Message passing within BIF - BIF is based on the exact statistical models , and , that are derived from the eqs. (5) (with ) and (6), respectively. Moreover, the messages processed by it and appearing in Fig. 4 refer to the -th particle predicted in the previous (i.e., in the -th) recursion of forward filtering and denoted , with ; such messages are , , , , , , and , and are denoted , , , , , , and , respectively, to ease reading.

Message passing from BIF to BIF - BIF is fed by the message and the message set conveying pseudo-measurement information; these messages are computed on the basis of the statistical information made available by BIF. More specifically, on the one hand, the message (denoted ) results from the marginalization of and is employed for marginalising the PF state update and measurement models (i.e., , and , respectively) with respect to . On the other hand, the pseudo-measurement message (denoted ) is evaluated in the PMG block by processing the messages and (denoted and resulting from the marginalization of ), under the assumption that is represented by the -th particle (conveyed by the message ).

As illustrated in the Appendix, the computation of the message involves the evaluation of the pdf of the random vector

(14)

defined on the basis of the state update equation (5) (with ) and conditioned on the fact that . This pdf, which is computed according to the joint statistical characterization of and provided by BIF, is conveyed by the message (not appearing in Fig. 4). Note also that from eq. (5) (with ) the equality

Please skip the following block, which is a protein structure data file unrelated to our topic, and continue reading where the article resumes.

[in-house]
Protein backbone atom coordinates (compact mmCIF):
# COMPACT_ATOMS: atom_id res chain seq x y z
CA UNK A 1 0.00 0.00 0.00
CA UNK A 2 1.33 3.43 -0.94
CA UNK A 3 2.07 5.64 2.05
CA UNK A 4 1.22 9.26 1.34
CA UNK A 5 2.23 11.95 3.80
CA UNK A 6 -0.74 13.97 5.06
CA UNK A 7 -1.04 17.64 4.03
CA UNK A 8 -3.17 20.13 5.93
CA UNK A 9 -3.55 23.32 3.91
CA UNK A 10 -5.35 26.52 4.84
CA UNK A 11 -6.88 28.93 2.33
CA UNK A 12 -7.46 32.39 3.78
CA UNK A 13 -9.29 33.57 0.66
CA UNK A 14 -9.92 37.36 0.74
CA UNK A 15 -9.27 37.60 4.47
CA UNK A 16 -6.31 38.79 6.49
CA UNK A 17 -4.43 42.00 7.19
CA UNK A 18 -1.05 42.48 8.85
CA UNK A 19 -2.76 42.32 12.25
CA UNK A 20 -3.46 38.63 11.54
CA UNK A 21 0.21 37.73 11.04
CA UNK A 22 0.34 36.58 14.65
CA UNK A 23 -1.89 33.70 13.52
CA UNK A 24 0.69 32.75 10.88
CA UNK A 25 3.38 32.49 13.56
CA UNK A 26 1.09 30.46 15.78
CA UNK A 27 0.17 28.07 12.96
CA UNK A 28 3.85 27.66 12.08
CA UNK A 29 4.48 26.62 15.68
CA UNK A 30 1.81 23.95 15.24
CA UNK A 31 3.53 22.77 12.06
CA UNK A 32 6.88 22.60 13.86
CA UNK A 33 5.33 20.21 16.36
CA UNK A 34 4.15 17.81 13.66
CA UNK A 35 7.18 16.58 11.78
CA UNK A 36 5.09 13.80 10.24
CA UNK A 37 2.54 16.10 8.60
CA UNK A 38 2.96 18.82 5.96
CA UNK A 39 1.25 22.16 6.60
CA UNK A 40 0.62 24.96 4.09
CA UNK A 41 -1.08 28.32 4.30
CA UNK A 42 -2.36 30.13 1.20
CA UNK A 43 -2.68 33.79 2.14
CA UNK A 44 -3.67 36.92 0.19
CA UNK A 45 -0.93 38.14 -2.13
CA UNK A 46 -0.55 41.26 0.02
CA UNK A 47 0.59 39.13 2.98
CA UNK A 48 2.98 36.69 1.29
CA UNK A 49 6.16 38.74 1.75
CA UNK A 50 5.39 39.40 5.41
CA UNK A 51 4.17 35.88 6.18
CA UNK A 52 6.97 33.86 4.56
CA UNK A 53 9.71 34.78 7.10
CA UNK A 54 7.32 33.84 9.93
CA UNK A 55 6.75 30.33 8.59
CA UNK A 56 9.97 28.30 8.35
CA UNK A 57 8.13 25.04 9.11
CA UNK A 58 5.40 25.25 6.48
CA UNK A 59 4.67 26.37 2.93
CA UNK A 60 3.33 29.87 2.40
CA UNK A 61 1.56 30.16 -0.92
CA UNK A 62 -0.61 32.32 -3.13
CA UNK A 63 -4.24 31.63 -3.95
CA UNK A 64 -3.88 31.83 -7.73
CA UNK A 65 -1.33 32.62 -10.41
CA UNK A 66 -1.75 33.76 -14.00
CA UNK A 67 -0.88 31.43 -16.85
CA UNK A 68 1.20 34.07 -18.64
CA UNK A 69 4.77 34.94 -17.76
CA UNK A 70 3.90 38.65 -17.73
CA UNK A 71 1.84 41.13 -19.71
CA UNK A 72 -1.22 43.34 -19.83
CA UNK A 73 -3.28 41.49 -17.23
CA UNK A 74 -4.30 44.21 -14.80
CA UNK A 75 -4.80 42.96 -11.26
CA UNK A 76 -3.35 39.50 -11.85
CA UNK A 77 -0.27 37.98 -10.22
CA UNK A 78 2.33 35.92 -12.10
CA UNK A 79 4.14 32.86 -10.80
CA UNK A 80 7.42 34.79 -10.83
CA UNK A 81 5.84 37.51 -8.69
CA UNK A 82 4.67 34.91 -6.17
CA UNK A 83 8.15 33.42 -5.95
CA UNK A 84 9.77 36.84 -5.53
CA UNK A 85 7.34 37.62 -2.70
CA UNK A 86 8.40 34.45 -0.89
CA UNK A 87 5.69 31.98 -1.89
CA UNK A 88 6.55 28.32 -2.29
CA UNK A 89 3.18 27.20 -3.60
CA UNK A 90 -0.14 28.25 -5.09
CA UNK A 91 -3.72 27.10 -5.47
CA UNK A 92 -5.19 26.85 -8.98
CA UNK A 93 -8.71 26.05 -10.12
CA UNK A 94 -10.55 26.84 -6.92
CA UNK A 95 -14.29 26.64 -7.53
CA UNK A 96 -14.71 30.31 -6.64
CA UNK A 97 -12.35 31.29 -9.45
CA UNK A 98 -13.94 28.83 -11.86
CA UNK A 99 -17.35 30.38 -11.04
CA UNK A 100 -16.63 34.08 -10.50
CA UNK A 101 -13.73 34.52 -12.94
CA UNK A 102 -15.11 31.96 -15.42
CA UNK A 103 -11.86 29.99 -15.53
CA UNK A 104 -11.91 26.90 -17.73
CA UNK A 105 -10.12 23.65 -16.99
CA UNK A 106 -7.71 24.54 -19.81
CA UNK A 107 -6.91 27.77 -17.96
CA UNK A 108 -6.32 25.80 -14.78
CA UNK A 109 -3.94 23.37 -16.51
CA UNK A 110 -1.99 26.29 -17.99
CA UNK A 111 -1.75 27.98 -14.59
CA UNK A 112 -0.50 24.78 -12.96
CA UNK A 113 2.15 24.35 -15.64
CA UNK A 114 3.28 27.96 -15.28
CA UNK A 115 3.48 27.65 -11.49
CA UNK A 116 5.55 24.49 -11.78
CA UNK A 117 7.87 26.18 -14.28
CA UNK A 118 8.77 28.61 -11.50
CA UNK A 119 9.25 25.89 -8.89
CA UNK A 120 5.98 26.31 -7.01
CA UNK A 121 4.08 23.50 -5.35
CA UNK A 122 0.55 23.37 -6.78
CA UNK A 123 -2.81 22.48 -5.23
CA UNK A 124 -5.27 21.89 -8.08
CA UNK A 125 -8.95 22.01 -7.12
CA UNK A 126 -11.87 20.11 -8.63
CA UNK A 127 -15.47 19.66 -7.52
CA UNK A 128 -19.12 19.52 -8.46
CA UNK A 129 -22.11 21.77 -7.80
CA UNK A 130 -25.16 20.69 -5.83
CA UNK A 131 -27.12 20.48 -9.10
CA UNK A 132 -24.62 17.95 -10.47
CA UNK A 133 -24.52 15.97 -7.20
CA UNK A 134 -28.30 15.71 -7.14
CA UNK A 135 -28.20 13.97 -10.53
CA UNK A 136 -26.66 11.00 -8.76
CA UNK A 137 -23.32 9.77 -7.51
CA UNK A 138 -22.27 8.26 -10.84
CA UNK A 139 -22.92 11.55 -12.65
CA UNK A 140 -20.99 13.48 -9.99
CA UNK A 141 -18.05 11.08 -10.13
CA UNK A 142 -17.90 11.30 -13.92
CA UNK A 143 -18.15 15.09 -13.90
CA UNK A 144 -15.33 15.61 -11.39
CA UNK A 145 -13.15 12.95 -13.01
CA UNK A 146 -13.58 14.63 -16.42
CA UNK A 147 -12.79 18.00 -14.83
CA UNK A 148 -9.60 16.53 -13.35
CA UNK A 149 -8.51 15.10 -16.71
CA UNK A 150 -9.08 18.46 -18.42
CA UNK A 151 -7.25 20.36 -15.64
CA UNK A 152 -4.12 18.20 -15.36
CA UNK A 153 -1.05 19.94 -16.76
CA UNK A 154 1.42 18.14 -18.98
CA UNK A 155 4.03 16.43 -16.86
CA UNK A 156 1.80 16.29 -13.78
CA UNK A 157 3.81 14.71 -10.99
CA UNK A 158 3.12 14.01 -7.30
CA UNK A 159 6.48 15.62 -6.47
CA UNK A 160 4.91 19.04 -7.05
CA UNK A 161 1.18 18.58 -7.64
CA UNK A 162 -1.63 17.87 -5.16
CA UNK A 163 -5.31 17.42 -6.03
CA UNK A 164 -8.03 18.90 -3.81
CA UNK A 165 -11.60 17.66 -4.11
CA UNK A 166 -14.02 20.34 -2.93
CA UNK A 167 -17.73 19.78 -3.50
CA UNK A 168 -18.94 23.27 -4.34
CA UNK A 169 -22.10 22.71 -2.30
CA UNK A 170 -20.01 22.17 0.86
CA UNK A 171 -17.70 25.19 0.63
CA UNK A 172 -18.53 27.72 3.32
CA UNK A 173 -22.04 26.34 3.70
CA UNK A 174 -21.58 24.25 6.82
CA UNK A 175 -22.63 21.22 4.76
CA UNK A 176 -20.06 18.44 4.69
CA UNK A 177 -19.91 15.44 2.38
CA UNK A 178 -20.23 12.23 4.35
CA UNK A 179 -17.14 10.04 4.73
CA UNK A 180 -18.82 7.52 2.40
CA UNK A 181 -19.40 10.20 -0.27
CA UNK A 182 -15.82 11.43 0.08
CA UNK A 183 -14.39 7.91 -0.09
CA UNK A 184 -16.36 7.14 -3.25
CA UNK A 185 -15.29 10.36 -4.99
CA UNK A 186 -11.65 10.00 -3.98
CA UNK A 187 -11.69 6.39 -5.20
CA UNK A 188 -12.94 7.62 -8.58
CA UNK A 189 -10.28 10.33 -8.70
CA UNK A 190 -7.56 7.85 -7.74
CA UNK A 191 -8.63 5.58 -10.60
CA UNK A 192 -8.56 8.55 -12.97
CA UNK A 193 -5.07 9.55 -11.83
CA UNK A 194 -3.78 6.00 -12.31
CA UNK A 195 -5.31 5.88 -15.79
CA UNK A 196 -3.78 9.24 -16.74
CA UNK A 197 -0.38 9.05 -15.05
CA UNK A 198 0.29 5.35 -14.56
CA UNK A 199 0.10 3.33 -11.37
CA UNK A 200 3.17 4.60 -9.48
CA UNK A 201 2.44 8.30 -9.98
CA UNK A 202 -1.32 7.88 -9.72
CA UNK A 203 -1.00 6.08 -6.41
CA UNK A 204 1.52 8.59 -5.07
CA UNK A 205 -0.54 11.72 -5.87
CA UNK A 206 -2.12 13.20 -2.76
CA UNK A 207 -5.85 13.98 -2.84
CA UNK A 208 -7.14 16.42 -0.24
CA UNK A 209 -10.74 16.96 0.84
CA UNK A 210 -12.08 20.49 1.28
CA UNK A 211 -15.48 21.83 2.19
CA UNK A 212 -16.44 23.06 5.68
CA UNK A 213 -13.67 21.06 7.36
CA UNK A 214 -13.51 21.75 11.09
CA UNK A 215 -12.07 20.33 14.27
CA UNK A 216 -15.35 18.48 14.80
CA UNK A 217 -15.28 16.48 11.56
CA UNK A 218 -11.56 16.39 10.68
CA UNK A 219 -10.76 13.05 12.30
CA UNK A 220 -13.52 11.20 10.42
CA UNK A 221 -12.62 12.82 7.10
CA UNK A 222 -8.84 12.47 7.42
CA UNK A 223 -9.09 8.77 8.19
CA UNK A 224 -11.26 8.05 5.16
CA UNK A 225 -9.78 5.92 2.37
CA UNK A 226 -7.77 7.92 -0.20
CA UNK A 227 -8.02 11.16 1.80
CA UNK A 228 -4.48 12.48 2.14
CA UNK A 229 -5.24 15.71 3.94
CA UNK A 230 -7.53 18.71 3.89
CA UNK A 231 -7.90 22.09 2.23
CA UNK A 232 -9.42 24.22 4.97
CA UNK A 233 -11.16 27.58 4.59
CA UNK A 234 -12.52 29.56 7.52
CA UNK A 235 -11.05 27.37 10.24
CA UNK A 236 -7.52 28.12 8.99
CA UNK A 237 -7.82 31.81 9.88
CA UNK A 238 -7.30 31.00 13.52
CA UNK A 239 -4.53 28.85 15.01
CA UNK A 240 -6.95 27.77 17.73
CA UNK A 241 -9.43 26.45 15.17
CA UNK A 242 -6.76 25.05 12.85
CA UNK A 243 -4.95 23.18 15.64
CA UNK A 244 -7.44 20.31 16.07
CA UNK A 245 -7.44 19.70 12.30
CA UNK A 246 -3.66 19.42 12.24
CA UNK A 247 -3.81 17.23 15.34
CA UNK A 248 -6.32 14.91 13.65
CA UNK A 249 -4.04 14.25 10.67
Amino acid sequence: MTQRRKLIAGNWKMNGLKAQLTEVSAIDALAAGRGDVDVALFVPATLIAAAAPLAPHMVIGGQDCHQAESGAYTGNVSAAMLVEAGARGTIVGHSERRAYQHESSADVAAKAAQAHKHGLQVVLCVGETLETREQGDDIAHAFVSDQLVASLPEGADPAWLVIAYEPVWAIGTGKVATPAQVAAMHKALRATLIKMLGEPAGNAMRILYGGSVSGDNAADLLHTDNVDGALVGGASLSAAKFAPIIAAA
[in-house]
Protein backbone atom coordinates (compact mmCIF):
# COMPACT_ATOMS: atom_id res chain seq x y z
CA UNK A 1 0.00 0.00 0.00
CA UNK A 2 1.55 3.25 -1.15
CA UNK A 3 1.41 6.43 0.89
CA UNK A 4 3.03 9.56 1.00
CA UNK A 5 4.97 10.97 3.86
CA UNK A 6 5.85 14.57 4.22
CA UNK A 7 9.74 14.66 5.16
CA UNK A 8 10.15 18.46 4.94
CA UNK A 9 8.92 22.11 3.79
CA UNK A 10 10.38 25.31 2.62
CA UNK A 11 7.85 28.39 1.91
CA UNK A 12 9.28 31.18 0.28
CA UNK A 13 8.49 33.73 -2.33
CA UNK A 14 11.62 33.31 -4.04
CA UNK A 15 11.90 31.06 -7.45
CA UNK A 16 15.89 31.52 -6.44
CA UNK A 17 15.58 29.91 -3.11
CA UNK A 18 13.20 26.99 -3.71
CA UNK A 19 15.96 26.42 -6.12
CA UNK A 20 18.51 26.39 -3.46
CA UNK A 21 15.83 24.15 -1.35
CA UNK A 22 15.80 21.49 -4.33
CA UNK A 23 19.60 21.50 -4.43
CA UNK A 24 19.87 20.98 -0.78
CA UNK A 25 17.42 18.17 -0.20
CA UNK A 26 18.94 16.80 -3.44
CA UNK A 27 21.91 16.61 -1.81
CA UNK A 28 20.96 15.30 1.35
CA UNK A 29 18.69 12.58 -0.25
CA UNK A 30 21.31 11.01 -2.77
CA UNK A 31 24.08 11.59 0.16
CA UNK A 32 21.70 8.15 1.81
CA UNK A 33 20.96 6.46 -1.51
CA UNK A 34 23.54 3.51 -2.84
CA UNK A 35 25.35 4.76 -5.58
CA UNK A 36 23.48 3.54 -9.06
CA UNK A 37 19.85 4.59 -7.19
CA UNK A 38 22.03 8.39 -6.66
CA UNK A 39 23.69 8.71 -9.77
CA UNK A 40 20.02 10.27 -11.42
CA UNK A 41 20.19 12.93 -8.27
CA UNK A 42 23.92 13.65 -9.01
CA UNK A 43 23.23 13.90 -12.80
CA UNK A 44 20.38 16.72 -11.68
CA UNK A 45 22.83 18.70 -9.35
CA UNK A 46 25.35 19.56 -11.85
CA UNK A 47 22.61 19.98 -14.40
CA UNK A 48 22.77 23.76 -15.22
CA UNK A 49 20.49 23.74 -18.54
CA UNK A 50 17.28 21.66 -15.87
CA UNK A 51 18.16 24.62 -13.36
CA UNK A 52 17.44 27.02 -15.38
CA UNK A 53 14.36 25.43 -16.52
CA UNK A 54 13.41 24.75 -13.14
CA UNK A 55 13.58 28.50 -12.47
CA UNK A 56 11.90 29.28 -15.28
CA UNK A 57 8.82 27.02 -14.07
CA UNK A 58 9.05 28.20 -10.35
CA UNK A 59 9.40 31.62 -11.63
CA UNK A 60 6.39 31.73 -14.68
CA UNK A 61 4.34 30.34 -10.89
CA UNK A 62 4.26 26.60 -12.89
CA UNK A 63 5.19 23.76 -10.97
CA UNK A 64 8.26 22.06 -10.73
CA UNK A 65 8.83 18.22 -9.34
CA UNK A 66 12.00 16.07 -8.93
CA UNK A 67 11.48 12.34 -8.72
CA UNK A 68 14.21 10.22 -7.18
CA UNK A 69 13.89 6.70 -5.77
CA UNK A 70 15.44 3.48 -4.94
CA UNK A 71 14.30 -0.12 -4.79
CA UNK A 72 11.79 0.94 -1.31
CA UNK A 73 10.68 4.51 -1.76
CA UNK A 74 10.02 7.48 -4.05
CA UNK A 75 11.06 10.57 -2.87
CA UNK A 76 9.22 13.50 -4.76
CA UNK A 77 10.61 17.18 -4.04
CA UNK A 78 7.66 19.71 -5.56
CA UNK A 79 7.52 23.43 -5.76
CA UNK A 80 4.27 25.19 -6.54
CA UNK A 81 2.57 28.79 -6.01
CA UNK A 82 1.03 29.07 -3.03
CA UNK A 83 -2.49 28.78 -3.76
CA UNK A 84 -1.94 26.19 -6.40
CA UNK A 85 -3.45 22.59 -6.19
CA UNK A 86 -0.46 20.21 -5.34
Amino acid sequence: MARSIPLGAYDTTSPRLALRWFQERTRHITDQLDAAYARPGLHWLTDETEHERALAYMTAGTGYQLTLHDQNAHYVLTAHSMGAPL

(15)

is easily inferred; the pdf of evaluated on the basis of the right-hand side (RHS) of eq. (15) is denoted in the following.

Message passing from BIF to BIF - BIF is fed by the message that, unlike the set passed to BIF, provides pseudo-measurement information about the whole state . This message is generated as follows. The message set produced by the PF is processed in the PMG block, that computes the set of pseudo-measurement messages referring to the linear state component only. Then, the two sets and are merged in the PMC block, where the information they convey are converted into the (single) message . Moreover, as illustrated in the Appendix, the message conveys a sample of the random vector [13]

(16)

such a sample is generated under the assumption that . The pdf of the random vector is evaluated on the basis of the joint statistical representation of the couple , produced by BIF and is conveyed by the message (not appearing in Fig. 4); note also that from eq. (5) (with ) the equality

(17)

is easily inferred; the pdf of evaluated on the basis of the RHS of eq. (17) is denoted in the following.

Figure 4: Parallel concatenation of two backward information filters, one paired with an EKF, the other one with a PF.